Lipman, Joanne, Newsweek
Byline: Joanne Lipman
France's most powerful businesswoman believes now is the time for the next atomic boom.
The Middle East is in turmoil, oil prices have skyrocketed, the cost of gas is through the roof. All of which is good news--if you're Anne Lauvergeon.
Lauvergeon may be the world's most effective proselytizer for nuclear energy. "Atomic Anne," as she's known, heads France's Areva, the largest builder of nuclear reactors on the planet. The 51-year-old executive, a perennial member of the Forbes most-powerful-women list (recently outranking Melinda Gates, Meg Whitman, and Queen Elizabeth, though trailing Lady Gaga), has been the guiding force behind her country's massive push into nuclear energy, which today fuels 75 percent of all its electricity. And now, she believes, nuclear's next big global moment has arrived. "The cheap price of oil and gas is over for the future," she tells NEWSWEEK. "Nuclear isn't the only solution, but it is part of the solution."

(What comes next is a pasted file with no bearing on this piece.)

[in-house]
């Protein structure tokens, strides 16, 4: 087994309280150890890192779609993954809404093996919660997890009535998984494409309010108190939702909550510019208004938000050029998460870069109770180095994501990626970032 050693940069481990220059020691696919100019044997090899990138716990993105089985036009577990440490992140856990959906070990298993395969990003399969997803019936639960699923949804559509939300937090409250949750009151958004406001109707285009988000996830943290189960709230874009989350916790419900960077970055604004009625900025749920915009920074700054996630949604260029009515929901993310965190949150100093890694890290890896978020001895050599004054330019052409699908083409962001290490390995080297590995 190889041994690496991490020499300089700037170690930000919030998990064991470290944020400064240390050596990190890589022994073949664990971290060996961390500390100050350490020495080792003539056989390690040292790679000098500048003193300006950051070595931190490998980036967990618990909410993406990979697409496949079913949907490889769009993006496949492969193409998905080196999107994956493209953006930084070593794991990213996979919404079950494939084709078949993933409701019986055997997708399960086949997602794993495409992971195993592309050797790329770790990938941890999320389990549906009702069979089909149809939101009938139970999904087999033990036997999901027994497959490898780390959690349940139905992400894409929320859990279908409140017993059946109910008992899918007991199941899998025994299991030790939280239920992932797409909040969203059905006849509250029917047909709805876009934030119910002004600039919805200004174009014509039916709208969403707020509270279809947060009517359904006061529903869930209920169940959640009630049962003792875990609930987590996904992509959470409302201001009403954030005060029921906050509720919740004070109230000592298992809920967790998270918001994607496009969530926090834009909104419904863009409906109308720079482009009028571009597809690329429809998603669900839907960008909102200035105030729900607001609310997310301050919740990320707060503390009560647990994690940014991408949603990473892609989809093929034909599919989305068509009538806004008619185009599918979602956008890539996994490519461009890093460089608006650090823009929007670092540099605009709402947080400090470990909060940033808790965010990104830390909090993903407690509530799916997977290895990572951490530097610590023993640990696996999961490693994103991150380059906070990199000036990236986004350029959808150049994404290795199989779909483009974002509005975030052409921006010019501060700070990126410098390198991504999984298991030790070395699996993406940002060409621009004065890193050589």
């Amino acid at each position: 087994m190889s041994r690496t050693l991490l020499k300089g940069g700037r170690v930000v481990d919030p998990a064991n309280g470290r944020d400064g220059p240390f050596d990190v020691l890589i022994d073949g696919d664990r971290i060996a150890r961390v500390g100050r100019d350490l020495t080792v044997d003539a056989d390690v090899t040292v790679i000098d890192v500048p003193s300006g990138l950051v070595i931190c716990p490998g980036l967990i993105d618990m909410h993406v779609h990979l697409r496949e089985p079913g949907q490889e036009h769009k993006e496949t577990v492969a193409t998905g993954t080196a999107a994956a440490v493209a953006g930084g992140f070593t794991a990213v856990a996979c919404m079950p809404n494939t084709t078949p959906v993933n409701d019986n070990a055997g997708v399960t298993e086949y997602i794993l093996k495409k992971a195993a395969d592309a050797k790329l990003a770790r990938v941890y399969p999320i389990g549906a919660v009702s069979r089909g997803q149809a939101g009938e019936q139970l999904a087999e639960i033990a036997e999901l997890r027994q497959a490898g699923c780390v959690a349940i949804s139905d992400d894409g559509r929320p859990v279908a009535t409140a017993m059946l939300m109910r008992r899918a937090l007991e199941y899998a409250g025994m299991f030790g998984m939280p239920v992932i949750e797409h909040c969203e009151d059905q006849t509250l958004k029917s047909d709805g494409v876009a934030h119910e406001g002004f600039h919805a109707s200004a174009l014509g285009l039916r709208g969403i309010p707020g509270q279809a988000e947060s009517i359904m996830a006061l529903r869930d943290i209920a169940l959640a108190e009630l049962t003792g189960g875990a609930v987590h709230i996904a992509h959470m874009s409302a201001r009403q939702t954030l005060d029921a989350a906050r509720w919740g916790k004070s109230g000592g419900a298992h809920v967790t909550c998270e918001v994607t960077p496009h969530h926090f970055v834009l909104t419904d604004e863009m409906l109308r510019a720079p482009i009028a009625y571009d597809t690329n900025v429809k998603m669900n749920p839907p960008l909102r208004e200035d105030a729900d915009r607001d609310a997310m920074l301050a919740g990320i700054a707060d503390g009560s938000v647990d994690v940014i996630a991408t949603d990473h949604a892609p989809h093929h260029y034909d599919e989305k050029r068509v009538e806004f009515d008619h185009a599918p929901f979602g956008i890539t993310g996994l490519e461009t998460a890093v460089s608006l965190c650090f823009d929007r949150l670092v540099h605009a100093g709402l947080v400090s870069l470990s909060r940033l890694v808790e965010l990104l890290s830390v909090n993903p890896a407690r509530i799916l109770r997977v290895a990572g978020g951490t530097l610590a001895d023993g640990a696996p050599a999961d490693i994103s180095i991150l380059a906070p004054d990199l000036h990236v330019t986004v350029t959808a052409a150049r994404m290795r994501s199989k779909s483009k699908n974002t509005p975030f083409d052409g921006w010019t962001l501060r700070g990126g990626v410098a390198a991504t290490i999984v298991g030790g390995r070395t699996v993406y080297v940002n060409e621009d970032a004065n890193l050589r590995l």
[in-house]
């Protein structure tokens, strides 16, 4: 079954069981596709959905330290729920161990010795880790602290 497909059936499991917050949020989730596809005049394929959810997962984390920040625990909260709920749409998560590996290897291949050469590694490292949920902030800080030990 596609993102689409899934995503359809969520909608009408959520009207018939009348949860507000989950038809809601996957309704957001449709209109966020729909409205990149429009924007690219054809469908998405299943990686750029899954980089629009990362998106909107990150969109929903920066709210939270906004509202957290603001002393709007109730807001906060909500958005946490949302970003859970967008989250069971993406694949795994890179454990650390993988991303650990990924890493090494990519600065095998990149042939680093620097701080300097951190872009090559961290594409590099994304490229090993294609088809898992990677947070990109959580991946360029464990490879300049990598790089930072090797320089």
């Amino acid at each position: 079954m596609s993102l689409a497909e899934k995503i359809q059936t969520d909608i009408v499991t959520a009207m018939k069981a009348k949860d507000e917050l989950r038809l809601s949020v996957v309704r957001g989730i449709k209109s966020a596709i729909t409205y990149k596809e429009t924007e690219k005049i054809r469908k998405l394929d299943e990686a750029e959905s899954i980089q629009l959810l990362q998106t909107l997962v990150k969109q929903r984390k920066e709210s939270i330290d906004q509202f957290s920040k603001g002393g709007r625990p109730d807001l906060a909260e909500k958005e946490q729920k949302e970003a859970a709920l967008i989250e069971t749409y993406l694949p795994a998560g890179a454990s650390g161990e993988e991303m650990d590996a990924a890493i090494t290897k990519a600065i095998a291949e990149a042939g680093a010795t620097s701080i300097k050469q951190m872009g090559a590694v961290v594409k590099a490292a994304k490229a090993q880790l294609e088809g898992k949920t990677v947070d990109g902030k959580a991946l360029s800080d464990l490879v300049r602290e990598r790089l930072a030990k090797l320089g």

The world may still need convincing.
While a handful of countries rely primarily on nuclear power--tiny Lithuania is 85 percent nuclear--resistance remains strong elsewhere. In the U.S., which is just 20 percent nuclear-powered, President Obama has championed it as a way to wean the country off fossil fuels, devoting $36 billion of his latest budget to nuclear projects. But despite somewhat successful efforts to rebrand nuclear as a clean-energy source, the industry hasn't fully outgrown the stigma of the 1979 Three Mile Island disaster.
If Lauvergeon is correct that now is a turning point, the timing couldn't be better for her. The hard-charging CEO has morphed from a media darling in her home country ("You can't fire me. I am an icon in this country," she reportedly told a minister who criticized her) to an embattled titan, following missteps that included the loss of a $40 billion nuclear project in Abu Dhabi. She has until June, when her current mandate expires, to turn things around--or she will be removed from the government-controlled Areva by French President Nicolas Sarkozy, who has been a major supporter but appears to have soured on her. …